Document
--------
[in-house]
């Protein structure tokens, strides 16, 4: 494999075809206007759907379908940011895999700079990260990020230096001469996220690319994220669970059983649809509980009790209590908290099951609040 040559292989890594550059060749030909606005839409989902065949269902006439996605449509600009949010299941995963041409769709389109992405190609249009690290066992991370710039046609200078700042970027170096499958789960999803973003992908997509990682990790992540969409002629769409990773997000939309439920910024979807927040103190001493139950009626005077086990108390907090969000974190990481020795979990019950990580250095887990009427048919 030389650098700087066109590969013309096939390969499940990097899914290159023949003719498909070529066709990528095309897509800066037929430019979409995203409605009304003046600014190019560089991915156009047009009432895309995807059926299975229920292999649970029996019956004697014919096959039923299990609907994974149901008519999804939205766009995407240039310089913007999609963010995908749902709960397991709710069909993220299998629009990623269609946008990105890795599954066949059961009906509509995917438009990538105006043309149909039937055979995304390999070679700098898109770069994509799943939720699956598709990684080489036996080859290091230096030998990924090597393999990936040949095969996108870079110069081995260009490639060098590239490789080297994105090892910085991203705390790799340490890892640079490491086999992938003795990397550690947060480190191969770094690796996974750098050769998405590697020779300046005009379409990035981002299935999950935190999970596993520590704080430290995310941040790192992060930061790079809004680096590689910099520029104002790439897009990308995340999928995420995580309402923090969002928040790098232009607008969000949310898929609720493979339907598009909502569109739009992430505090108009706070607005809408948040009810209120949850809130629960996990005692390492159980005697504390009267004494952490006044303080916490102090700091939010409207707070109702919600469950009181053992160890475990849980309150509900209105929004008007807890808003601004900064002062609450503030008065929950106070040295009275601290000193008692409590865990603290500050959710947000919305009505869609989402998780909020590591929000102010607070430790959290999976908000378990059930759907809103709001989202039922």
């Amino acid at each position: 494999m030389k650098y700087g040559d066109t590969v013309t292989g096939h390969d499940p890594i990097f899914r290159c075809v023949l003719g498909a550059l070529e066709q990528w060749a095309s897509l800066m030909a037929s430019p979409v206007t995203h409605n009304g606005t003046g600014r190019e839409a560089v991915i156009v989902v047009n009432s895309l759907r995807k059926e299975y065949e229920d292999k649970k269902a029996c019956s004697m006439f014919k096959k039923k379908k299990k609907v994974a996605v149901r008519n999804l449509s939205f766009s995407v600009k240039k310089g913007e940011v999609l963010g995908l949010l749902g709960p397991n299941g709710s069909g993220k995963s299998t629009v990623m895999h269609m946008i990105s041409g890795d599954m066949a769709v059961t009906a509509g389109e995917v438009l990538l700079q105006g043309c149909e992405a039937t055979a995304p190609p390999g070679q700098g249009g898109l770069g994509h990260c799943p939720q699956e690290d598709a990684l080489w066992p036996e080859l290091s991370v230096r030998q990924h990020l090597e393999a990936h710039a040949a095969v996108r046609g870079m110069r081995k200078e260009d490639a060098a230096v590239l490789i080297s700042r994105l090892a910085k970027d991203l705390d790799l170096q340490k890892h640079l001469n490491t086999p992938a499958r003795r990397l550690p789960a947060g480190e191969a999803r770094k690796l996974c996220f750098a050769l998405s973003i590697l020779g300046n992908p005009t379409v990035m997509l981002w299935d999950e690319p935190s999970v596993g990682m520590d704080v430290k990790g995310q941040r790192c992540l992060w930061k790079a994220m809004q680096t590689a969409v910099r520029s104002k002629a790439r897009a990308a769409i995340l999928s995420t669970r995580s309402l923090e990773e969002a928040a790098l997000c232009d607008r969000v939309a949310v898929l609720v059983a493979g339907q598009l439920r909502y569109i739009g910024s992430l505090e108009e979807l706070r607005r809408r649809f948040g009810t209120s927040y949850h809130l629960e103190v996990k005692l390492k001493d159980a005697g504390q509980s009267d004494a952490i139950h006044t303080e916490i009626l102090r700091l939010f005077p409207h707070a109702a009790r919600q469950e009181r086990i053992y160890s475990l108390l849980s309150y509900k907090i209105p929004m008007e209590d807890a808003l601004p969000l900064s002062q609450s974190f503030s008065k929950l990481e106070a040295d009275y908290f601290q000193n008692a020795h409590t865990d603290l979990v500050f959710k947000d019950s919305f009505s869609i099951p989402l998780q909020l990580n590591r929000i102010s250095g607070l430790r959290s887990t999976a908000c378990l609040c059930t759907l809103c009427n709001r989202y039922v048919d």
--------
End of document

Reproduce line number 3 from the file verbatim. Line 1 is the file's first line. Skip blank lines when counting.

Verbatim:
């Amino acid at each position: 494999m030389k650098y700087g040559d066109t590969v013309t292989g096939h390969d499940p890594i990097f899914r290159c075809v023949l003719g498909a550059l070529e066709q990528w060749a095309s897509l800066m030909a037929s430019p979409v206007t995203h409605n009304g606005t003046g600014r190019e839409a560089v991915i156009v989902v047009n009432s895309l759907r995807k059926e299975y065949e229920d292999k649970k269902a029996c019956s004697m006439f014919k096959k039923k379908k299990k609907v994974a996605v149901r008519n999804l449509s939205f766009s995407v600009k240039k310089g913007e940011v999609l963010g995908l949010l749902g709960p397991n299941g709710s069909g993220k995963s299998t629009v990623m895999h269609m946008i990105s041409g890795d599954m066949a769709v059961t009906a509509g389109e995917v438009l990538l700079q105006g043309c149909e992405a039937t055979a995304p190609p390999g070679q700098g249009g898109l770069g994509h990260c799943p939720q699956e690290d598709a990684l080489w066992p036996e080859l290091s991370v230096r030998q990924h990020l090597e393999a990936h710039a040949a095969v996108r046609g870079m110069r081995k200078e260009d490639a060098a230096v590239l490789i080297s700042r994105l090892a910085k970027d991203l705390d790799l170096q340490k890892h640079l001469n490491t086999p992938a499958r003795r990397l550690p789960a947060g480190e191969a999803r770094k690796l996974c996220f750098a050769l998405s973003i590697l020779g300046n992908p005009t379409v990035m997509l981002w299935d999950e690319p935190s999970v596993g990682m520590d704080v430290k990790g995310q941040r790192c992540l992060w930061k790079a994220m809004q680096t590689a969409v910099r520029s104002k002629a790439r897009a990308a769409i995340l999928s995420t669970r995580s309402l923090e990773e969002a928040a790098l997000c232009d607008r969000v939309a949310v898929l609720v059983a493979g339907q598009l439920r909502y569109i739009g910024s992430l505090e108009e979807l706070r607005r809408r649809f948040g009810t209120s927040y949850h809130l629960e103190v996990k005692l390492k001493d159980a005697g504390q509980s009267d004494a952490i139950h006044t303080e916490i009626l102090r700091l939010f005077p409207h707070a109702a009790r919600q469950e009181r086990i053992y160890s475990l108390l849980s309150y509900k907090i209105p929004m008007e209590d807890a808003l601004p969000l900064s002062q609450s974190f503030s008065k929950l990481e106070a040295d009275y908290f601290q000193n008692a020795h409590t865990d603290l979990v500050f959710k947000d019950s919305f009505s869609i099951p989402l998780q909020l990580n590591r929000i102010s250095g607070l430790r959290s887990t999976a908000c378990l609040c059930t759907l809103c009427n709001r989202y039922v048919d």